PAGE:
Arlen Specter: Man in the Middle

In his 28 years in the Senate, Arlen Specter has been accused of many things. Some of his Republican colleagues grouse in private that he is sanctimonious and unreliable. A Pennsylvania moderate in a party dominated by conservatives, Specter votes with Democrats so often that the GOP once threatened to deny him his Judiciary Committee chairmanship. Meanwhile, Democrats complain he's a fair-weather friend who makes speeches about breaking with his party—but then abandons them when it comes time to vote. Specter "is always with us when we don't need him," Democratic leader Harry Reid tartly wrote in his book "The Good Fight." Not known as much of a charmer, Specter's prickliness earned him a nickname on the Hill: Snarlin' Arlen. (Article continued below...)

But at this point in his career—he is 79 and has survived bouts with cancer—Specter doesn't seem to give a damn what anyone says about him. One thing he'll never be accused of is lacking self-regard. "My voice is very important, I think, to the Republican Party," he says. If ordinary Americans could only see what really goes on in the private meeting rooms on Capitol Hill, he believes, they would surely think, "You need Arlen Specter in the Republican caucus. You need him for the country."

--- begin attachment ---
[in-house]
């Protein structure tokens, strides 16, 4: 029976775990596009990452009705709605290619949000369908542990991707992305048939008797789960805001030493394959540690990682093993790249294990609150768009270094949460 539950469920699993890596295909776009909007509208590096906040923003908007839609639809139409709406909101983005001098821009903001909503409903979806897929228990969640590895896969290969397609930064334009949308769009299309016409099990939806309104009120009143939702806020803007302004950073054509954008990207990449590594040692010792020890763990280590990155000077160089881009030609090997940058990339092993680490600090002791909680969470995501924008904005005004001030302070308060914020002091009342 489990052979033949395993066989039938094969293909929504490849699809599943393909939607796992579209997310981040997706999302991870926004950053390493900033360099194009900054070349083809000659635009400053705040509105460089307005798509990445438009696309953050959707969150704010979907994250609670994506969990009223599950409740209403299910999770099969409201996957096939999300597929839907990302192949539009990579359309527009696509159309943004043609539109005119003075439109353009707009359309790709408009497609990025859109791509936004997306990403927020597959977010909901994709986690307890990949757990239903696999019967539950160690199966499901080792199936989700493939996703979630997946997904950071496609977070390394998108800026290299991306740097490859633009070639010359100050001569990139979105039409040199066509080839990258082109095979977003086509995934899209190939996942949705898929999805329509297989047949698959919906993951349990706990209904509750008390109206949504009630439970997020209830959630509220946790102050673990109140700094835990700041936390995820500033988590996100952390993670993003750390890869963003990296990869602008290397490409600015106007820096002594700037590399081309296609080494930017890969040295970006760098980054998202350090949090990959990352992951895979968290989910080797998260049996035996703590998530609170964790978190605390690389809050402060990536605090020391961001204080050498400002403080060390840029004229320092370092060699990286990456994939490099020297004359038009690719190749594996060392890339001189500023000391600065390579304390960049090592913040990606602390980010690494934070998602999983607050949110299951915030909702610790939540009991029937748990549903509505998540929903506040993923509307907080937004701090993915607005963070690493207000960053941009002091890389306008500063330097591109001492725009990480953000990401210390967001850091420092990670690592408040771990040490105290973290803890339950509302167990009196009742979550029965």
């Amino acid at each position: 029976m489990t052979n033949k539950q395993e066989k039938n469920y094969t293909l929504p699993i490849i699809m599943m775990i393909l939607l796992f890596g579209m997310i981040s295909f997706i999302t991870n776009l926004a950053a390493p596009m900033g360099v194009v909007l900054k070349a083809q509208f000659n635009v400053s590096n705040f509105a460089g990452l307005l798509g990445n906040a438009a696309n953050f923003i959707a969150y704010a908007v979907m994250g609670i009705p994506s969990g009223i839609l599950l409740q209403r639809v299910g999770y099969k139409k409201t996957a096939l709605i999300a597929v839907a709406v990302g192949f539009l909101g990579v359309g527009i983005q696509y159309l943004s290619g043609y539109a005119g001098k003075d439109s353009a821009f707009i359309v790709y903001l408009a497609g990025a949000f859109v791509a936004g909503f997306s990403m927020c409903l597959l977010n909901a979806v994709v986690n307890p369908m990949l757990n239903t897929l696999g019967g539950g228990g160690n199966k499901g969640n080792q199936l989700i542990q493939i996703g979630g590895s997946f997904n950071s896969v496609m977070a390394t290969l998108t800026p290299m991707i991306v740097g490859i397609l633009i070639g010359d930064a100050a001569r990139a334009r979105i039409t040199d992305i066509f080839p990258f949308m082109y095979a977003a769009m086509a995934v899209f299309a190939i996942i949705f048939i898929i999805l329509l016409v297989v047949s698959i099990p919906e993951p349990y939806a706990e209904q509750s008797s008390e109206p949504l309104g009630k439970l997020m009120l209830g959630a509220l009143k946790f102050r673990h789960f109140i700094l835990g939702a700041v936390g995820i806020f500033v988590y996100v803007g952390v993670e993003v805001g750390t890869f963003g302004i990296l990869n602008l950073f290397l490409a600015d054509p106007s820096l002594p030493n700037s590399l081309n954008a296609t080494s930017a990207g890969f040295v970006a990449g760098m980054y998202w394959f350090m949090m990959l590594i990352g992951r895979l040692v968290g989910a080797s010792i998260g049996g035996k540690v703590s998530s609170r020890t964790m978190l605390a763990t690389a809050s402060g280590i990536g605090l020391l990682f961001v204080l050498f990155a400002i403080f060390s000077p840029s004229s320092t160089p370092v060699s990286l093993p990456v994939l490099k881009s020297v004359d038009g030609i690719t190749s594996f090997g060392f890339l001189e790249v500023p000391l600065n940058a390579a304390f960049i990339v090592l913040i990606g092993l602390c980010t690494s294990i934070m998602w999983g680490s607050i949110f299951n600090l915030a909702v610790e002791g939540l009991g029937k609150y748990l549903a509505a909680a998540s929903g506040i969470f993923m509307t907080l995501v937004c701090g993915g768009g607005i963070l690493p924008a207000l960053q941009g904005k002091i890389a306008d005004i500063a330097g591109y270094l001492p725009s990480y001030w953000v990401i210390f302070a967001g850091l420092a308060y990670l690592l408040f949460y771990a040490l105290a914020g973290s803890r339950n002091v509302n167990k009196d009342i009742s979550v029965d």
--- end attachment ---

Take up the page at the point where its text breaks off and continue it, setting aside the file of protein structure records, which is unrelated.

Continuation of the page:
He leaves unspoken what might be the coda to this third-person soliloquy: "You need him in order to win." His colleagues may wince, but for reasons of math Specter now finds himself the most sought-after, and sucked-up-to, member of the Senate. He could wind up casting the deciding vote on major issues, including health-care and energy reform. Here's why: Senate rules say the Democrats need 60 votes to keep Republicans from filibustering. Even if Al Franken is (finally) seated, they're one maddening vote shy. They'll need a Republican defector, not an easy thing to get. On big votes, leaders bully members into standing with the party, and senators, fearing retaliation, usually comply. (Some Democrats are pressing the leadership to resort to a controversial parliamentary maneuver that would let them pass the bills with a simple majority.)

In recent years, Specter has broken with his party nearly 40 percent of the time. In February he infuriated GOP colleagues when he voted for President Obama's stimulus package, saying it was necessary to get the economy going. Specter sometimes brings along other defectors. Republican moderates Susan Collins and Olympia Snowe watch to see which way he leans; both followed his lead on the stimulus.

Specter casts his infidelities to his party in grand terms. He says his fellow senators become so wrapped up in political wrangling that they fail to judge issues on merit. "There's no virtue in bipartisanship," he says. "The virtue is in independent judgment and the willingness to listen and think about something."